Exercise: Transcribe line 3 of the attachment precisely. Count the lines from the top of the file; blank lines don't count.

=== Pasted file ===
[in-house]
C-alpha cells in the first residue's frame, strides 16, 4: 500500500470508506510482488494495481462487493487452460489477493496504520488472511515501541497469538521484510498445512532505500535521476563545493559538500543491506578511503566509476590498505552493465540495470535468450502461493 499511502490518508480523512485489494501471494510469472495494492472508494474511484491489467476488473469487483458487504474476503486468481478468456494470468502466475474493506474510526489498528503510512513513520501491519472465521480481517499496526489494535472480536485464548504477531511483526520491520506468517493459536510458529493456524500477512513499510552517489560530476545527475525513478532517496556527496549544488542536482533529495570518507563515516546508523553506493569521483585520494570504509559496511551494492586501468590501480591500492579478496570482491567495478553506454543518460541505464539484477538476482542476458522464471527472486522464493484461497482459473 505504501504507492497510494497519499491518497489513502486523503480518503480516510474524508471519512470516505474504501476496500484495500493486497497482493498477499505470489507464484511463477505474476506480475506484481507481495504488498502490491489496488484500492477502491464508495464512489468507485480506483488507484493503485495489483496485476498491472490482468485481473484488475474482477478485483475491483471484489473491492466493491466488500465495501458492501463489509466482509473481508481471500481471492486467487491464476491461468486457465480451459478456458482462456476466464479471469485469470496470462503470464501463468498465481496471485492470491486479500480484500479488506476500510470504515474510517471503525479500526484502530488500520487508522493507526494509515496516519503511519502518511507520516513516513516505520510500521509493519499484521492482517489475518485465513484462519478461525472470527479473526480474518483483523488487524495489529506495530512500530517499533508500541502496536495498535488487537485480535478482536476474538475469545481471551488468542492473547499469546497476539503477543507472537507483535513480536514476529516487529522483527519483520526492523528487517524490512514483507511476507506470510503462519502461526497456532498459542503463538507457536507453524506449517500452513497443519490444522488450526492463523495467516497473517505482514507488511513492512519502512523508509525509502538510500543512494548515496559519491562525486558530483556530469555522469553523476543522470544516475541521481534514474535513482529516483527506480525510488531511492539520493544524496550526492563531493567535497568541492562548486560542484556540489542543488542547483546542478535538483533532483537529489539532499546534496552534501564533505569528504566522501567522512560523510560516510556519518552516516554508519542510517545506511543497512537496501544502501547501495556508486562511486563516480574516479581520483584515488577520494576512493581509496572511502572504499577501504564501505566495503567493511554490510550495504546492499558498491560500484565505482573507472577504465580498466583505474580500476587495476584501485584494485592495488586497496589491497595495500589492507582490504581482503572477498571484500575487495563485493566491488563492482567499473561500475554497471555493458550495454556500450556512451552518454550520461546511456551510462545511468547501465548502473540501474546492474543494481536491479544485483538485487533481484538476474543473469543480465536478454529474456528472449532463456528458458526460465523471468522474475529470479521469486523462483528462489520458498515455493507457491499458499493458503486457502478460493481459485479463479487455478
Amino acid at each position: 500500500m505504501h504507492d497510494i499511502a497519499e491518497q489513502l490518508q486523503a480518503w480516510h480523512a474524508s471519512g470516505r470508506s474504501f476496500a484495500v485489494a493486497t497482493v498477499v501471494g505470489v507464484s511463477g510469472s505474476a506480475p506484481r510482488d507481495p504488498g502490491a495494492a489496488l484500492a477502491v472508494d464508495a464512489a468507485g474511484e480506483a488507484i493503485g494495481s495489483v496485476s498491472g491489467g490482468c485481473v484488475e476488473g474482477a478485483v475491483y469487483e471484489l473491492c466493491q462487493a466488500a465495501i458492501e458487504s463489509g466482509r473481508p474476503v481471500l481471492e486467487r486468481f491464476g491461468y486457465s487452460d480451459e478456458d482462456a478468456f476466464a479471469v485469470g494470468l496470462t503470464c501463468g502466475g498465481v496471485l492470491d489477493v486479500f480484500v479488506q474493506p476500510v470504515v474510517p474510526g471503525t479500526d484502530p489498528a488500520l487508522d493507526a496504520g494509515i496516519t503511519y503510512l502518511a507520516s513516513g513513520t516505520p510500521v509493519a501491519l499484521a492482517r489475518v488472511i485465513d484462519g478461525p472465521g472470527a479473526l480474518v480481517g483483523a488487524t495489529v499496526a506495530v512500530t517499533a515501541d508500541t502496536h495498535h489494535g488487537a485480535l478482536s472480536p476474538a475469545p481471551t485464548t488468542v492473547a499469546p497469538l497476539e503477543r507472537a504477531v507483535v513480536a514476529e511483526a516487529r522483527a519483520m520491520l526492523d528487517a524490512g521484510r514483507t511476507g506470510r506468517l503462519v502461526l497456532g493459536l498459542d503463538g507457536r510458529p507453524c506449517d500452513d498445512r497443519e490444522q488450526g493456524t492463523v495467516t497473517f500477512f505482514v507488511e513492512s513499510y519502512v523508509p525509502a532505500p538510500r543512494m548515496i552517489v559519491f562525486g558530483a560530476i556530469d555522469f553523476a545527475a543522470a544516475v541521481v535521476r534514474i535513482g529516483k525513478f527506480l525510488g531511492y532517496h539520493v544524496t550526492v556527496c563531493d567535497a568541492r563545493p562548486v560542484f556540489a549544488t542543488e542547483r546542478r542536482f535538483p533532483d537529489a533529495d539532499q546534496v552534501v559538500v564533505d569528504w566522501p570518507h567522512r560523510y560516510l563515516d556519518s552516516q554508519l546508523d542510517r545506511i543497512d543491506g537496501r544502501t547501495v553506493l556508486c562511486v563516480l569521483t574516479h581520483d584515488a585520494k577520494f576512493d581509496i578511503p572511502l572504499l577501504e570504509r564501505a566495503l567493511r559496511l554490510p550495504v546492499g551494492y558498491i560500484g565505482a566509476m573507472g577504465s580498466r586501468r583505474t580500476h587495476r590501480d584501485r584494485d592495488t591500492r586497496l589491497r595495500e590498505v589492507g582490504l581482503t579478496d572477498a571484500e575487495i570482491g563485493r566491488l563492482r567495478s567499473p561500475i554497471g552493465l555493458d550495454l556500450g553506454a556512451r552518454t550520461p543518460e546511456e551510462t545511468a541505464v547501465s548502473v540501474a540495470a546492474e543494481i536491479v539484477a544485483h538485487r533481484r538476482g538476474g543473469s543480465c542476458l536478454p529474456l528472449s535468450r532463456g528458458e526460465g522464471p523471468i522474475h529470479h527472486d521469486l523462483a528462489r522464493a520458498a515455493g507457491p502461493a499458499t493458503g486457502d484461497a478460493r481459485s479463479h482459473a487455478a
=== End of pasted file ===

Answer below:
Amino acid at each position: 500500500m505504501h504507492d497510494i499511502a497519499e491518497q489513502l490518508q486523503a480518503w480516510h480523512a474524508s471519512g470516505r470508506s474504501f476496500a484495500v485489494a493486497t497482493v498477499v501471494g505470489v507464484s511463477g510469472s505474476a506480475p506484481r510482488d507481495p504488498g502490491a495494492a489496488l484500492a477502491v472508494d464508495a464512489a468507485g474511484e480506483a488507484i493503485g494495481s495489483v496485476s498491472g491489467g490482468c485481473v484488475e476488473g474482477a478485483v475491483y469487483e471484489l473491492c466493491q462487493a466488500a465495501i458492501e458487504s463489509g466482509r473481508p474476503v481471500l481471492e486467487r486468481f491464476g491461468y486457465s487452460d480451459e478456458d482462456a478468456f476466464a479471469v485469470g494470468l496470462t503470464c501463468g502466475g498465481v496471485l492470491d489477493v486479500f480484500v479488506q474493506p476500510v470504515v474510517p474510526g471503525t479500526d484502530p489498528a488500520l487508522d493507526a496504520g494509515i496516519t503511519y503510512l502518511a507520516s513516513g513513520t516505520p510500521v509493519a501491519l499484521a492482517r489475518v488472511i485465513d484462519g478461525p472465521g472470527a479473526l480474518v480481517g483483523a488487524t495489529v499496526a506495530v512500530t517499533a515501541d508500541t502496536h495498535h489494535g488487537a485480535l478482536s472480536p476474538a475469545p481471551t485464548t488468542v492473547a499469546p497469538l497476539e503477543r507472537a504477531v507483535v513480536a514476529e511483526a516487529r522483527a519483520m520491520l526492523d528487517a524490512g521484510r514483507t511476507g506470510r506468517l503462519v502461526l497456532g493459536l498459542d503463538g507457536r510458529p507453524c506449517d500452513d498445512r497443519e490444522q488450526g493456524t492463523v495467516t497473517f500477512f505482514v507488511e513492512s513499510y519502512v523508509p525509502a532505500p538510500r543512494m548515496i552517489v559519491f562525486g558530483a560530476i556530469d555522469f553523476a545527475a543522470a544516475v541521481v535521476r534514474i535513482g529516483k525513478f527506480l525510488g531511492y532517496h539520493v544524496t550526492v556527496c563531493d567535497a568541492r563545493p562548486v560542484f556540489a549544488t542543488e542547483r546542478r542536482f535538483p533532483d537529489a533529495d539532499q546534496v552534501v559538500v564533505d569528504w566522501p570518507h567522512r560523510y560516510l563515516d556519518s552516516q554508519l546508523d542510517r545506511i543497512d543491506g537496501r544502501t547501495v553506493l556508486c562511486v563516480l569521483t574516479h581520483d584515488a585520494k577520494f576512493d581509496i578511503p572511502l572504499l577501504e570504509r564501505a566495503l567493511r559496511l554490510p550495504v546492499g551494492y558498491i560500484g565505482a566509476m573507472g577504465s580498466r586501468r583505474t580500476h587495476r590501480d584501485r584494485d592495488t591500492r586497496l589491497r595495500e590498505v589492507g582490504l581482503t579478496d572477498a571484500e575487495i570482491g563485493r566491488l563492482r567495478s567499473p561500475i554497471g552493465l555493458d550495454l556500450g553506454a556512451r552518454t550520461p543518460e546511456e551510462t545511468a541505464v547501465s548502473v540501474a540495470a546492474e543494481i536491479v539484477a544485483h538485487r533481484r538476482g538476474g543473469s543480465c542476458l536478454p529474456l528472449s535468450r532463456g528458458e526460465g522464471p523471468i522474475h529470479h527472486d521469486l523462483a528462489r522464493a520458498a515455493g507457491p502461493a499458499t493458503g486457502d484461497a478460493r481459485s479463479h482459473a487455478a